Tuesday, June 29, 2010

G20 Slows Goals for IFRS Adoption

The G20 group of countries has dropped an accelerated timetable for adoption of IFRS by June 2011.

At the recent Toronto summitt, the G20 stated that while they continue to emphasize the importance of completing a single set of high quality improved global accounting standards, they decided to relieve pressure on convergence of US and international standards by making no reference to the urgency of the project. Earlier, the G20 had called for convergence by a June 2011 deadline.

Prior to the summit, the IASB stated that some convergence projects would not make the June 2011 cut-off point.

Monday, June 28, 2010

Retailers Must Make Major Adjustments for New Lease Accounting

Accounting rules on leases are sure to change in the near future. International and U.S. standard-setters have both introduced new proposed standards are likely to be finished in 2011 and take effect in 2013.

The New York Times quotes the SEC as stating that $1.3 trillion in leases will be added to public company balance sheets.

The standards will add significant liabilities to balance sheets and may jack up expenses as well.

All leases will be affected, including those currently classified as operating leases and fully expensed as there is no grandfathering clause when the rule takes effect.

The standards require companies to record as a liability the cost of rent over the remaining term of the lease and record as an asset their right to use the space.

This could have diverse impacts, including weakening companies in the eyes of investors and activating debt covenants with lenders.

It could also affect credit ratings. Ratings agencies say they already take into consideration rent obligations by using a multiplier on operating lease payments to arrive at an estimate of capital lease obligations. However the new standard requires significant additional disclosures that could provide readers of financial statements with additional information about corporate leases, possibly not known before, and possibly damaging to credit capacity.

The thrust of the change is part of the trend to limit off-balance-sheet activity. The standard-setters received almost 300 comment letters commenting on the proposal.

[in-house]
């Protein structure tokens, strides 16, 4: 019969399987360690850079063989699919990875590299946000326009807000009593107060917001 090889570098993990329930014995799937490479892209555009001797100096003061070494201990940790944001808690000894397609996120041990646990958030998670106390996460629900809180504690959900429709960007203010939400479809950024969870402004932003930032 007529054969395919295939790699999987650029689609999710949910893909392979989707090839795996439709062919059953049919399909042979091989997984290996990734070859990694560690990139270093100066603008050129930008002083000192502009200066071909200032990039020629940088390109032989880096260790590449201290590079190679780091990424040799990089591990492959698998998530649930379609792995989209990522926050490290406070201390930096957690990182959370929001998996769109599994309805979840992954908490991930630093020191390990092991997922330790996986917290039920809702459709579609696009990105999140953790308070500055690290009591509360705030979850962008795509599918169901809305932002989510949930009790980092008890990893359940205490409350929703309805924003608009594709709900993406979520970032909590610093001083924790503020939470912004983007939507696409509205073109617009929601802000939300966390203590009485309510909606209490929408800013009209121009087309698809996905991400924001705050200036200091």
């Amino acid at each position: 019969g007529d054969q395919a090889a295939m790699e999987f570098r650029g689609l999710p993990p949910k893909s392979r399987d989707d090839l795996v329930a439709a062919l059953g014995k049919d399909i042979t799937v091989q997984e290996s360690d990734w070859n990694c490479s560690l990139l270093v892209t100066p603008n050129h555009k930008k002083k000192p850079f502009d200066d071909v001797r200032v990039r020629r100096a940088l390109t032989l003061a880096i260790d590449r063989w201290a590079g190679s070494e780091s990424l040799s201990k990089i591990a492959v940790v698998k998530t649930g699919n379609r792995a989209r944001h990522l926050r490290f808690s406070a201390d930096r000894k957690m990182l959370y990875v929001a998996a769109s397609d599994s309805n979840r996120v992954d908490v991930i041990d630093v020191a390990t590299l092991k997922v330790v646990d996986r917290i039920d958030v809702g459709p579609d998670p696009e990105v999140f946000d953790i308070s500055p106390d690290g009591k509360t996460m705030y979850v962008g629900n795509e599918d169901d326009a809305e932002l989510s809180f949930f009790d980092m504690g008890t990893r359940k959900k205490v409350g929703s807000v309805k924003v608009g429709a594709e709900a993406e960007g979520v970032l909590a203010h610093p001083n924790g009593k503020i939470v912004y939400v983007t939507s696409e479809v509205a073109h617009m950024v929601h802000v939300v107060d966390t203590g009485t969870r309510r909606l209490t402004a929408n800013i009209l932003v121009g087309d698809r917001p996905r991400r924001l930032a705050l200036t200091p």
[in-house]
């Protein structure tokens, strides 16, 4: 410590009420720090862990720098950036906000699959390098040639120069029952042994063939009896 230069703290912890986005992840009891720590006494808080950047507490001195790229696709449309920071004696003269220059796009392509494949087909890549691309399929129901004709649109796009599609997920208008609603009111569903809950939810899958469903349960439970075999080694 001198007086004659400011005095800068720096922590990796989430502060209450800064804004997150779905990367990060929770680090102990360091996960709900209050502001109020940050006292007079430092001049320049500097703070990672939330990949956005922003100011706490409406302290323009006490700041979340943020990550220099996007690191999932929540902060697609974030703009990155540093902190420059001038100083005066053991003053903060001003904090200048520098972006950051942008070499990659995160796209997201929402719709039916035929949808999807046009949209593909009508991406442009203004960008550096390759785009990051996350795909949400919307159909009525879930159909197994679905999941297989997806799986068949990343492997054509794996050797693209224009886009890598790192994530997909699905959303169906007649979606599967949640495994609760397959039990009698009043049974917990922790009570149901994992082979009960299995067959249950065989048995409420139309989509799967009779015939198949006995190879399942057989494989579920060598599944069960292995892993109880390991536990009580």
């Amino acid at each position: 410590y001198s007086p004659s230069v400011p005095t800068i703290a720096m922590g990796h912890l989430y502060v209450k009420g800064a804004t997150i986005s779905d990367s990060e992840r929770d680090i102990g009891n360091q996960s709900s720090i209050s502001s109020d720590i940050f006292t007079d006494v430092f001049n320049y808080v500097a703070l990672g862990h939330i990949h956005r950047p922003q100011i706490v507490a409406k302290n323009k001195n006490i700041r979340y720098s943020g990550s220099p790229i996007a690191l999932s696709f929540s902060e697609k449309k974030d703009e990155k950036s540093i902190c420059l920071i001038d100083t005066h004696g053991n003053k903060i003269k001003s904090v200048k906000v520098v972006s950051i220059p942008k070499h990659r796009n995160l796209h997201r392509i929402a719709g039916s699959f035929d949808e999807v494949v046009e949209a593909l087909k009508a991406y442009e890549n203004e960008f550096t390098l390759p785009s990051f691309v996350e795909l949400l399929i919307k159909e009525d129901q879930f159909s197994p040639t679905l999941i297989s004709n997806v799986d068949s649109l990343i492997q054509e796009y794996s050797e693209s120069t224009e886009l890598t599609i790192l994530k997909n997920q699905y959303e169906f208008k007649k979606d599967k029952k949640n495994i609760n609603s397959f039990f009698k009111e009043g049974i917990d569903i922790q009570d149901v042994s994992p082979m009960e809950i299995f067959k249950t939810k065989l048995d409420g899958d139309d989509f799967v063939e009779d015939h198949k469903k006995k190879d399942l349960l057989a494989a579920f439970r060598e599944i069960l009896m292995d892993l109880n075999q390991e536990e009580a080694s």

Certain companies with high debt loads may be adversely affected by adding new debt to their balance sheets. Also impacted heavily will be large retailers that may have thousands of premises leases, as well as commercial banks with multiple branches. Tracking leases and analyzing them to convert them to on-balance-sheet status may be problematic.

The standards may have the impact of persuading companies to purchase rather than lease real estate, to avoid either the ongoing administrative burden of analyzing and classifying and accounting for capitalized leases, or to have more conventional and possibly lower-cost debt on their balance sheets.

Companies may also opt for shorter leases as they will have less debt on their balance sheets that if they have longer terms.

Renewal options may become less popular. The new rules require that if a company expects to execute a renewal option, they must account for the lease as if it included the option, in many cases doubling or tripling the face/undiscounted amount of the lease liabilities and adding debt to balance sheets.

Contingent rents, based on a percentage of sales will trigger additional debt as well, based on estimated sales over a lease term. Most retailers in shopping malls fall under these types of structures. Retailers forced now to estimate sales way into the future, and to reassess these estimates at every (quarterly).

On the other side of the lease arrangements, landlords will also change their accounting. Landlords would record as a liability their obligation to provide space and record as an asset the rents they expect to receive. Under the new standard the rents will be recorded partly as interest income and partly as a reduction in the obligation to provide space.

Friday, June 25, 2010

Big Revenue Recognition Changes to Come

FASB and the IASB yesterday released a proposed accounting standard that would create one harmonized revenue recognition standard for both U.S. GAAP and IFRS.